Python tutorial part eight

Storing paired data

Suppose we want to count the number of As in a DNA sequence. Carrying out the calculation is quite straightforward:

a_count = dna.count("A")

How will our code change if we want to generate a complete list of base counts for the sequence? We'll add a new variable for each base:

a_count = dna.count("A")
t_count = dna.count("T")
g_count = dna.count("G")
c_count = dna.count("C")

and now our code is starting to look rather repetitive. It's not too bad for the four individual bases, but what if we want to generate counts for the 16 dinucleotides:

aa_count = dna.count("AA")
at_count = dna.count("AT")
ag_count = dna.count("AG")

or the 64 trinucleotides:

aaa_count = dna.count("AAA")
aat_count = dna.count("AAT")
aag_count = dna.count("AAG")

For trinucleotides and longer, the situation is particularly bad. The DNA sequence is 20 bases long, so it only contains 18 overlapping trinucleotides in total:


So there can be, at most, 18 unique trinucleotides in the sequence (and for a repetitive sequence, many fewer unique trinucleotides). This means that at least 46 out of our 64 variables will hold the value zero.

One possible way round this is to store the values in a list. Let's look at an example involving dinucleotides. If we create a list of the 16 possible dinucleotides we can iterate over it, calculate the count for each one, and store all the counts in a list. Take a look at the code – the list of dinucleotides is quite long so it's been split over four lines to make it easier to read:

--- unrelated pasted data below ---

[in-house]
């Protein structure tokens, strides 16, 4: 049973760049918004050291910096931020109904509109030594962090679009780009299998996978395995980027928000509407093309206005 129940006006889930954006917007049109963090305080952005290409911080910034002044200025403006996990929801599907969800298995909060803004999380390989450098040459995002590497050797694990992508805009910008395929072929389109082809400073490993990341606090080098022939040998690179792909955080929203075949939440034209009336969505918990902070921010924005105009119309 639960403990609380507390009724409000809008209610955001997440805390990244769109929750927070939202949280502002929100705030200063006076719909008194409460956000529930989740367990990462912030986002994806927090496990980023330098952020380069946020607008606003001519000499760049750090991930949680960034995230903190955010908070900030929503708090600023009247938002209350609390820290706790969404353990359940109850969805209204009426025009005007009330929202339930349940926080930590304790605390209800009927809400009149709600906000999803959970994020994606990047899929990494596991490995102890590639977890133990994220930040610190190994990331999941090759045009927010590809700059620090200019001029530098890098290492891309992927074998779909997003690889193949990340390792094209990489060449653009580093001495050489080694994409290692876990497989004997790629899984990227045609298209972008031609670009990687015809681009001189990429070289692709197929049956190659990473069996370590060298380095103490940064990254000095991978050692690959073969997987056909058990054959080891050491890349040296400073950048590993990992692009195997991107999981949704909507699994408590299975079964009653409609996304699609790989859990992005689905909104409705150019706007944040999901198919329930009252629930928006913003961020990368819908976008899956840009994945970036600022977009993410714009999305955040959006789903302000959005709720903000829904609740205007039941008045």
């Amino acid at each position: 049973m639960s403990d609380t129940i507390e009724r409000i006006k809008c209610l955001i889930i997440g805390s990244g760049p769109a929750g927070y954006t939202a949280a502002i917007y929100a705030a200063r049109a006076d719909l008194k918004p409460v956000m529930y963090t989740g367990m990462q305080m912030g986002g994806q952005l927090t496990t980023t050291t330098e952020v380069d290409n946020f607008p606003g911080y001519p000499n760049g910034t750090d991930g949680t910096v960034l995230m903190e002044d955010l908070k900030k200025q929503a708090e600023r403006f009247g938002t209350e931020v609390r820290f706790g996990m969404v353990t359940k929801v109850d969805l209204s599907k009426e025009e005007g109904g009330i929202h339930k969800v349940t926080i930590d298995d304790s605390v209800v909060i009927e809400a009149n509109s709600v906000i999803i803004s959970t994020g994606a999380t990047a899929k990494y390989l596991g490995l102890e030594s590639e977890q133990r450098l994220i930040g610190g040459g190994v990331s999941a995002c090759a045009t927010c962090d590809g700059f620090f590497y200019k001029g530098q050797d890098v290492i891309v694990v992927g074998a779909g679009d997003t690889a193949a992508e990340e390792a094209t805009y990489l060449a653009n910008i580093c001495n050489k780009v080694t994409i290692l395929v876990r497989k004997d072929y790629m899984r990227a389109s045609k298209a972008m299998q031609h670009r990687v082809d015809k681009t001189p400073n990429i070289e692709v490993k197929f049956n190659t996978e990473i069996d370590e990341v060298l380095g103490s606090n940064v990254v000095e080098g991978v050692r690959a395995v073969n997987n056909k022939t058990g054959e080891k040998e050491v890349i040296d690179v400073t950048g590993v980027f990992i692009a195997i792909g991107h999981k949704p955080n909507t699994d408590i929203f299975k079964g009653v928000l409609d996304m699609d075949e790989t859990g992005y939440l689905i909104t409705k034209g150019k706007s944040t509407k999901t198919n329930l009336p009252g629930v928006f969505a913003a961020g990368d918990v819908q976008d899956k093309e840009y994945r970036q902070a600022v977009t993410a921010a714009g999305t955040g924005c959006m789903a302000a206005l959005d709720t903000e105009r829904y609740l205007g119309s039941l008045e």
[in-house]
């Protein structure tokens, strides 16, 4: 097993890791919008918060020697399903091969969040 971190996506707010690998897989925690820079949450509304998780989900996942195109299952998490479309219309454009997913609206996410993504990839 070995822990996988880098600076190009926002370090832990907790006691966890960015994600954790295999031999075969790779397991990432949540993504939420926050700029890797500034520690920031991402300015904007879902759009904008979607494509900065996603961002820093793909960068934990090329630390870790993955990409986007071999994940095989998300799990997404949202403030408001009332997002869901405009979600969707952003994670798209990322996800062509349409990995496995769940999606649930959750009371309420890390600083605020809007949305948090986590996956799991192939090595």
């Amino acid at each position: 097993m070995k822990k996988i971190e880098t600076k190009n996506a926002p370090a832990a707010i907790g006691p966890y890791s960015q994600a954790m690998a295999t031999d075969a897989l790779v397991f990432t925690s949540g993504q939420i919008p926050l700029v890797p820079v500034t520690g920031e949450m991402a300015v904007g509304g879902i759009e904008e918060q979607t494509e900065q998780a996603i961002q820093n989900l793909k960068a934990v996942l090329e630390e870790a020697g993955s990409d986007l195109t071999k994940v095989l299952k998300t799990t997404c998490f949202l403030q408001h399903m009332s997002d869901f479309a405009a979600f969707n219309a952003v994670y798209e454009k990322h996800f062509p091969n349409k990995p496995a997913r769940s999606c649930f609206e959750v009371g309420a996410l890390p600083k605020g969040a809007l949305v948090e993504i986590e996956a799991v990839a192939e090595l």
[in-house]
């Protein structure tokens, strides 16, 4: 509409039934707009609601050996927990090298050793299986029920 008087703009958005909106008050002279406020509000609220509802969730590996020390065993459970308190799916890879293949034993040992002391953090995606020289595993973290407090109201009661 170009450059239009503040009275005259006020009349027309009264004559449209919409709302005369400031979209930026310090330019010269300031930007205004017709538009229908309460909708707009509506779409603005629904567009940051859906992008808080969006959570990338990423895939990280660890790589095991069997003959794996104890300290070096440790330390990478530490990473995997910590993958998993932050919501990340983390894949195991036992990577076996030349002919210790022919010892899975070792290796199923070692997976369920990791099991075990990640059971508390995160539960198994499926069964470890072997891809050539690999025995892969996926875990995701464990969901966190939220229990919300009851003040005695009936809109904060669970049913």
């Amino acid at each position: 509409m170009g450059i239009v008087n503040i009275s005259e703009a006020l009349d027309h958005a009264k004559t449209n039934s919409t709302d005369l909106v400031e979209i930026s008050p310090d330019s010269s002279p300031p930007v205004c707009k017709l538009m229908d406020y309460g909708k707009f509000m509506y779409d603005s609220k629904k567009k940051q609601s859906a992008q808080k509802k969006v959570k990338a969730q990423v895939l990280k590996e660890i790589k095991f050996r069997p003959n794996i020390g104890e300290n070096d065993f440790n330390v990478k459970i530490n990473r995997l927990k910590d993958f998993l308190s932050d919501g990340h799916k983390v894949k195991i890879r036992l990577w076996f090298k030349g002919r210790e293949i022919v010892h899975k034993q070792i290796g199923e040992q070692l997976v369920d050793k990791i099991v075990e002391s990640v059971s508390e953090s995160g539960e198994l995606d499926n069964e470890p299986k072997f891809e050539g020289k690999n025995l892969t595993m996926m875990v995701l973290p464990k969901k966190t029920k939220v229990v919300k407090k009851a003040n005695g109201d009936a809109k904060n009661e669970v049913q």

dinucleotides = ['AA','AT','AG','AC',
all_counts = []
for dinucleotide in dinucleotides:
    count = dna.count(dinucleotide)
    print("count is " + str(count) + " for " + dinucleotide)

Although the code is above is quite compact, and doesn't require huge numbers of variables, the output shows two problems with this approach:

count is 0 for AAA count is 1 for AAT count is 0 for AAG count is 0 for AAC count is 0 for ATA count is 0 for ATT count is 1 for ATG count is 2 for ATC ... [0, 1, 0, 0, 0, 0, 1, 2, 0, 0, 0, 0, 0, 0, 1, 0, 0, 0, 0, 1, 0, 0, 0, 0, 2, 0, 0, 0, 0, 0, 2, 0, 0, 2, 0, 0, 1, 0, 0, 0, 0, 0, 0, 0, 0, 1, 0, 0, 0, 0, 0, 0, 0, 0, 1, 0, 1, 1, 0, 1, 0, 0, 0, 0]

Firstly, the data are still very sparse – the vast majority of the counts are zero. Secondly, the counts themselves are now disconnected from the dinucleotides. If we want to look up the count for a single dinucleotide – for example, TG – we first have to figure out that TG was the 7th dinucleotide in the list. Only then can we get the element at the correct index:

print("count for TG is " + str(all_counts[6]))

We can try various tricks to get round this problem. What if we used the index() method to figure out the position of the dinucleotide we are looking for in the list?

i = dinucleotides.index('TG') 

This works because we have two lists of the same length, with a one-to-one correspondence between the elements:


['AA', 'AT', 'AG', 'AC', 'TA', 'TT', 'TG', 'TC', 'GA', 'GT', 'GG', 'GC', 'CA', 'CT', 'CG', 'CT'] [2, 2, 0, 2, 0, 0, 2, 0, 3, 0, 0, 0, 0, 0, 1, 0]

This is a little bit nicer, but still has major drawbacks. We're still storing all those zeros, and now we have two lists to keep track of. We need to be incredibly careful when manipulating either of the two lists to make sure that they stay perfectly synchronized – if we make any change to one list but not the other, then there will no longer be a one-to-one correspondence between elements and we'll get the wrong answer when we try to look up a count.